Field, Reuben A.
Age: 30, credited to Rutland, VT
Unit(s): 12th VT INF
Service: enl 8/23/62, m/i 10/4/62, Pvt, Co. K, 12th VT INF, m/o 7/14/63
See Legend for expansion of abbreviationsVITALS
Birth: 1832, Weathersfield, VT
Burial: Evergreen Cemetery, Rutland, VT
Marker/Plot: Not recorded
Gravestone researcher/photographer: Jennifer Snoots
Findagrave Memorial #: 58801130
Alias?: None noted
Pension?: Not found
College?: Not Found
Veterans Home?: Not Found
(If there are state digraphs above, this soldier spent some time in a state or national soldiers' home in that state after the war)
Remarks: See Benedict's Army Life in Virginia
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Evergreen Cemetery, Rutland, VT
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Reuben A. Field
Rutland Daily Herald, Sept. 17, 1868
Supposed Suicide. - The people of our village were somewhat startled, last evening, by the report that Mr. R.A. [Reuben A.] Field had committed suicide by throwing himself into Otter Creek, near the place familiarly known as the sand bank. We give the rumors that are about and await further developments. From what we learn, Mr. Field, for some reason, has been troubled with fits of despondency, commonly called "the blues", and yesterday he left a note, addressed to his wife, in which he stated that if she wanted his body it would be found in Otter Creek. About one o'clock p.m. He was seen on his way toward Otter Creek. About 1 ¾ o'clock, his hat, marked with his name, was found by Patrick Connaughton on the bank of the creek, who immediately gave the alarm. His tacks down to the edge of the water were plainly discernible. A number of our citizens have been dragging the river, during the afternoon and evening, but, up to the time we write, with no success.
Rutland Daily Herald, Sept. 18, 1868
SUICIDE. The body of R. A. [Reuben A.] Field, of whom we spoke yesterday, was found in Otter Creek in the afternoon at a little before 5 o'clock, some six or seven rods north of where it was supposed he plunged in. Many doubts were expressed about his having made away with himself, and others thought it more probable that he had left his hat, as he did, as a sort of blind, and gone to parts unknown. The stream was most effectually dragged on Wednesday evening, until near 11 o'clock, with no success. Thursday morning search was again commenced, but without success, until, by the exertion of a large number of citizens, a couple of large trees which had blown over and became embedded in the sand and debris, were removed. After the removal of these trees, the dragging hooks were used near the spot, and upon the first throwing of the grapples they fastened themselves into the clothes of the unfortunate man. After being drawn to the shore, and laid upon the bank, the Selectmen were advised of the finding of the body, in order that an inquest might be held if necessary. But the case being so clear a one of suicide, no inquest was held. His body was taken to the store of Col. Levi G. Kingsley, where it was properly prepared and placed in a coffin, after which it was taken to the residence of Mr. Charles W. Potter, on Spring street.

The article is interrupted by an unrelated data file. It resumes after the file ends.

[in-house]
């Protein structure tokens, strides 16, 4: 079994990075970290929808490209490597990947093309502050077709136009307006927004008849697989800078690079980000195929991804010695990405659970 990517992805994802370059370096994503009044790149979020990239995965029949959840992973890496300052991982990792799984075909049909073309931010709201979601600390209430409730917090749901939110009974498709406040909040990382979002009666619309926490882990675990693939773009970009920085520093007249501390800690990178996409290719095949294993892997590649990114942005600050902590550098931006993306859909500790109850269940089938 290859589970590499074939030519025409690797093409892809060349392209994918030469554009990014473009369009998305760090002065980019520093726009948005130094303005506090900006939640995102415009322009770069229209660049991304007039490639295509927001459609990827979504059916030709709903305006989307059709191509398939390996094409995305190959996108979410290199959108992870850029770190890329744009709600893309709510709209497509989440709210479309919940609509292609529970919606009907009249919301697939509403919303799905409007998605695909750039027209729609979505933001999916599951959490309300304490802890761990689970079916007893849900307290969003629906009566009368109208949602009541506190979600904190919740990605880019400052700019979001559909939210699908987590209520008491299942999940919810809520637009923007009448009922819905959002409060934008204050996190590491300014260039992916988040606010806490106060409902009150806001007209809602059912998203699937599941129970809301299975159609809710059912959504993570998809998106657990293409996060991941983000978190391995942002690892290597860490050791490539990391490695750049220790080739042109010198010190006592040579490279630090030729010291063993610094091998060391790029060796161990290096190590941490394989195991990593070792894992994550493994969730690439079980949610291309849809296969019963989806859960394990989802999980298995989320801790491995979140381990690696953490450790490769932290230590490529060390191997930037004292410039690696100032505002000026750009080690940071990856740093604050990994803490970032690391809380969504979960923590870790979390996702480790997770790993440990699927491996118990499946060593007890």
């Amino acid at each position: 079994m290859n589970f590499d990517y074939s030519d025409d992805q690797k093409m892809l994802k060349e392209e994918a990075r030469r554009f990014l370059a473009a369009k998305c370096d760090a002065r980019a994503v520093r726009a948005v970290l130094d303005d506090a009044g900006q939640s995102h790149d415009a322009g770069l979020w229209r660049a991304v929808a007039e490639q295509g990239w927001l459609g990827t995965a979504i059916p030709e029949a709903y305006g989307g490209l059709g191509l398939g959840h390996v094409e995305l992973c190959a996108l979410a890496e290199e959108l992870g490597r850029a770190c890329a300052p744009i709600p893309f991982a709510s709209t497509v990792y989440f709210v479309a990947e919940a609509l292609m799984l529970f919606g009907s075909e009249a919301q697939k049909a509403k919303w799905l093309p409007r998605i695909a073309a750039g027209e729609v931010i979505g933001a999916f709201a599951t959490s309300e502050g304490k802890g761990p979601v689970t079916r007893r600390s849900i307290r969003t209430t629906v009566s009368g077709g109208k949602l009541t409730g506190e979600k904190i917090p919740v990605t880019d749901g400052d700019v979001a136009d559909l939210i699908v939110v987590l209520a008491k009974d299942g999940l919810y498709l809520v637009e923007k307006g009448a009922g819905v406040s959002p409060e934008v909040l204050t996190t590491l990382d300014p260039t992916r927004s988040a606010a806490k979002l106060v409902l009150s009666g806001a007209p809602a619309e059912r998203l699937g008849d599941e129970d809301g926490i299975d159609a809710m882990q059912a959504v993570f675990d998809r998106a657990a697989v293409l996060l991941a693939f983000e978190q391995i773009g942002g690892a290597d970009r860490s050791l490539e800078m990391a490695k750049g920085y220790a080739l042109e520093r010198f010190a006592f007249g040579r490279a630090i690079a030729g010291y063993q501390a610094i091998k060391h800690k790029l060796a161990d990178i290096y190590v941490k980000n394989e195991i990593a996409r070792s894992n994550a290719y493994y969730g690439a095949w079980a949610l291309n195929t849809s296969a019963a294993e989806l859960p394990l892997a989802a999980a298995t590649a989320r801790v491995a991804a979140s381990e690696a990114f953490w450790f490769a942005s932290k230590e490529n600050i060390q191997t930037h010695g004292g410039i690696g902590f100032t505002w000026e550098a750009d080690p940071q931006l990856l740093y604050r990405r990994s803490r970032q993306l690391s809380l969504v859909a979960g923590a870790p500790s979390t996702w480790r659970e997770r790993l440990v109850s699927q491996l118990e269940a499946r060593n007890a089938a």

There seems to be no doubt but that the unfortunate man committed the act, while laboring under an aberration of mind, symptoms of which have been noticed in him during the past few weeks.
His wife feels his death with uncommon severity, and, at the present time, seems almost inconsolable at her sudden and unexpected loss.
Much comment is made that no member of our village authorities was on the ground, either to aid in the search for the missing man, or to give directions as to the finding of the body.
The funeral services will be held today at 3 o'clock p.m.
Courtesy of Jennifer Snoots.